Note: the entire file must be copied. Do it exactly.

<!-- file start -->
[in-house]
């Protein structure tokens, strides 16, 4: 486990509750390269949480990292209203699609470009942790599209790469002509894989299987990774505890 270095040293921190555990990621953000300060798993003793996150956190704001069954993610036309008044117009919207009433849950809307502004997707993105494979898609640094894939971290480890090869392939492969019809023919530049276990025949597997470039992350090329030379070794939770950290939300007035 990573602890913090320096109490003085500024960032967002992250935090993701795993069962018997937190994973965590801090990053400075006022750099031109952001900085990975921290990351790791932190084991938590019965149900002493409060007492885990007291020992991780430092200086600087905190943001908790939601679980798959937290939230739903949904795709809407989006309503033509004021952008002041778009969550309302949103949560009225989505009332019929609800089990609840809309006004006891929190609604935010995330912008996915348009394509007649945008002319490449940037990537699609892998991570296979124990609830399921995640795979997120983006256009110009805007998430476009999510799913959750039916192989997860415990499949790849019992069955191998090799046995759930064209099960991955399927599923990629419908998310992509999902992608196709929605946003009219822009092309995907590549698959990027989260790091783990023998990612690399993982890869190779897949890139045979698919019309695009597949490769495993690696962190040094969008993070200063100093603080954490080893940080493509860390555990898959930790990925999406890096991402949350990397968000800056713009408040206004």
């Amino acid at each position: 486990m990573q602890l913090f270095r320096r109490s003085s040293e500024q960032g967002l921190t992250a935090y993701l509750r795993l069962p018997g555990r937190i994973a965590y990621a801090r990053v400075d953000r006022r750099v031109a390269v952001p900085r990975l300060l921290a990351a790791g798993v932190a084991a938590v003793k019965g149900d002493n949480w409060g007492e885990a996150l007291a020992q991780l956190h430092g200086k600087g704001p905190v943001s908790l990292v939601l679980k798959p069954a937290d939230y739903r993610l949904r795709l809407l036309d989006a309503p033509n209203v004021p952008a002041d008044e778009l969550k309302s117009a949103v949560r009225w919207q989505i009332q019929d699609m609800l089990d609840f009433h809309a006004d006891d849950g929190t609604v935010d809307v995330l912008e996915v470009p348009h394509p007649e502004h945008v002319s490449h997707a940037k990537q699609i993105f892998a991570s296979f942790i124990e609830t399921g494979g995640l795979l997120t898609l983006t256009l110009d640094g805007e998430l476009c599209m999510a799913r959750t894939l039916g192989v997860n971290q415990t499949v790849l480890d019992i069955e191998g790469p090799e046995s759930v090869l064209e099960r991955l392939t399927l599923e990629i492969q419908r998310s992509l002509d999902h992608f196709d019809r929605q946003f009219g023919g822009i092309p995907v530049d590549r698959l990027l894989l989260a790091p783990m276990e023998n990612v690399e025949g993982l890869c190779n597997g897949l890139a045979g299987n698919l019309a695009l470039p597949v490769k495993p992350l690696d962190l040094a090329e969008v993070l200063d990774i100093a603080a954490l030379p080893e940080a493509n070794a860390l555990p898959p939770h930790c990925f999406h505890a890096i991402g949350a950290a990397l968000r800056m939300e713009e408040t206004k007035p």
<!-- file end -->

[in-house]
């Protein structure tokens, strides 16, 4: 486990509750390269949480990292209203699609470009942790599209790469002509894989299987990774505890 270095040293921190555990990621953000300060798993003793996150956190704001069954993610036309008044117009919207009433849950809307502004997707993105494979898609640094894939971290480890090869392939492969019809023919530049276990025949597997470039992350090329030379070794939770950290939300007035 990573602890913090320096109490003085500024960032967002992250935090993701795993069962018997937190994973965590801090990053400075006022750099031109952001900085990975921290990351790791932190084991938590019965149900002493409060007492885990007291020992991780430092200086600087905190943001908790939601679980798959937290939230739903949904795709809407989006309503033509004021952008002041778009969550309302949103949560009225989505009332019929609800089990609840809309006004006891929190609604935010995330912008996915348009394509007649945008002319490449940037990537699609892998991570296979124990609830399921995640795979997120983006256009110009805007998430476009999510799913959750039916192989997860415990499949790849019992069955191998090799046995759930064209099960991955399927599923990629419908998310992509999902992608196709929605946003009219822009092309995907590549698959990027989260790091783990023998990612690399993982890869190779897949890139045979698919019309695009597949490769495993690696962190040094969008993070200063100093603080954490080893940080493509860390555990898959930790990925999406890096991402949350990397968000800056713009408040206004």
């Amino acid at each position: 486990m990573q602890l913090f270095r320096r109490s003085s040293e500024q960032g967002l921190t992250a935090y993701l509750r795993l069962p018997g555990r937190i994973a965590y990621a801090r990053v400075d953000r006022r750099v031109a390269v952001p900085r990975l300060l921290a990351a790791g798993v932190a084991a938590v003793k019965g149900d002493n949480w409060g007492e885990a996150l007291a020992q991780l956190h430092g200086k600087g704001p905190v943001s908790l990292v939601l679980k798959p069954a937290d939230y739903r993610l949904r795709l809407l036309d989006a309503p033509n209203v004021p952008a002041d008044e778009l969550k309302s117009a949103v949560r009225w919207q989505i009332q019929d699609m609800l089990d609840f009433h809309a006004d006891d849950g929190t609604v935010d809307v995330l912008e996915v470009p348009h394509p007649e502004h945008v002319s490449h997707a940037k990537q699609i993105f892998a991570s296979f942790i124990e609830t399921g494979g995640l795979l997120t898609l983006t256009l110009d640094g805007e998430l476009c599209m999510a799913r959750t894939l039916g192989v997860n971290q415990t499949v790849l480890d019992i069955e191998g790469p090799e046995s759930v090869l064209e099960r991955l392939t399927l599923e990629i492969q419908r998310s992509l002509d999902h992608f196709d019809r929605q946003f009219g023919g822009i092309p995907v530049d590549r698959l990027l894989l989260a790091p783990m276990e023998n990612v690399e025949g993982l890869c190779n597997g897949l890139a045979g299987n698919l019309a695009l470039p597949v490769k495993p992350l690696d962190l040094a090329e969008v993070l200063d990774i100093a603080a954490l030379p080893e940080a493509n070794a860390l555990p898959p939770h930790c990925f999406h505890a890096i991402g949350a950290a990397l968000r800056m939300e713009e408040t206004k007035p």